**The American dream becoming nightmare **
Middle-class hopes of home ownership fading fast
By ERIN COX, Staff Writer
Friday evening, real estate agent Brian Arnold waited to do a walk-though with a young couple facing the same problem as thousands of others in Anne Arundel County.
They have good jobs and good credit but can’t find a home in their price range.
“They had thoughts of buying, but decided to rent,” Mr. Arnold said. “They are coming from middle America, and I don’t think they realized what they were going to find here.”
It’s a common story told to friends at dinner tables and in living rooms across Anne Arundel County: The housing market is pricing out the middle class.
A couple making $90,000 can afford less than 20 percent of the homes for sale in the county, experts say. As prices have climbed 141 percent over the past 10 years, median incomes rose only 45 percent. Politicians and business leaders fear that unless government steps in, the gap will widen.
“If the trend continues, only the upper class and upper middle class will be able to live in the county,” said Bob Kramer, co-chair of a new chamber of commerce task force that studied workforce housing.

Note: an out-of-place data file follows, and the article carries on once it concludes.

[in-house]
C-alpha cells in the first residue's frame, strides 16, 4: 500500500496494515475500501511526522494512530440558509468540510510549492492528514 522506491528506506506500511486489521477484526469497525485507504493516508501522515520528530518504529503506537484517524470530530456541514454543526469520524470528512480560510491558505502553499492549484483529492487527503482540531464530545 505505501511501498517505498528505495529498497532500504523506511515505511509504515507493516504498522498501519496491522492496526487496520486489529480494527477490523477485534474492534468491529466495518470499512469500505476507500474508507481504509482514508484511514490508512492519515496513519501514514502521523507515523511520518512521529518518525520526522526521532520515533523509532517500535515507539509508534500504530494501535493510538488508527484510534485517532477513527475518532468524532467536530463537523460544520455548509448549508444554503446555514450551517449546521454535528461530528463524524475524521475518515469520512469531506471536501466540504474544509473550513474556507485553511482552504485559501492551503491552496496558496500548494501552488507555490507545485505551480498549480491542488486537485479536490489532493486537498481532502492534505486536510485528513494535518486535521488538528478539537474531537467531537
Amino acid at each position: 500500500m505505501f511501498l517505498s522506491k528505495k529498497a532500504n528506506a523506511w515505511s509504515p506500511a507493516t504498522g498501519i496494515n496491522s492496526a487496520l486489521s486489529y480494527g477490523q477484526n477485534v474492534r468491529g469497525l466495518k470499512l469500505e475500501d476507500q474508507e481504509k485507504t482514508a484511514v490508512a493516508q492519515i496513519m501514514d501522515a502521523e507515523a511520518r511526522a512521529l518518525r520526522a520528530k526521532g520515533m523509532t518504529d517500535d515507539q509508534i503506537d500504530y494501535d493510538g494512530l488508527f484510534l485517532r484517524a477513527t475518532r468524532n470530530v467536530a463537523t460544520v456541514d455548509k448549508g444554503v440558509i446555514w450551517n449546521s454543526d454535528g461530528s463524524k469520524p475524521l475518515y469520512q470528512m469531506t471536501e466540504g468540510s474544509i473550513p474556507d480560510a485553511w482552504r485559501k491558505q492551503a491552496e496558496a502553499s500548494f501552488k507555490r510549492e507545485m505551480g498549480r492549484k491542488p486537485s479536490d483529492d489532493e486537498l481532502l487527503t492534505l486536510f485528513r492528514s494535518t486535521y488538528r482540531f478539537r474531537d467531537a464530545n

Employers worry they cannot attract new employees. Government officials fear they can not recruit new teachers. Realtors predict sons and daughters will move away from their Anne Arundel County parents.
The list of consequences predicted for separating workers from their jobs extends to traffic congestion and pollution.
And unlike past discussions in the county, business leaders and politicians who have most recently taken on the plight of workforce housing are expanding their worries beyond the teachers, firefighters and police officers often in the spotlight of affordable housing concerns.
The most recent round of efforts targets any family who makes $45,800 to $91,600 a year, or 60 percent to 120 percent of the county’s median family income of $76,300.
Business leaders such as Mr. Kramer and politicians including County Executive John R. Leopold hope this time something will get done.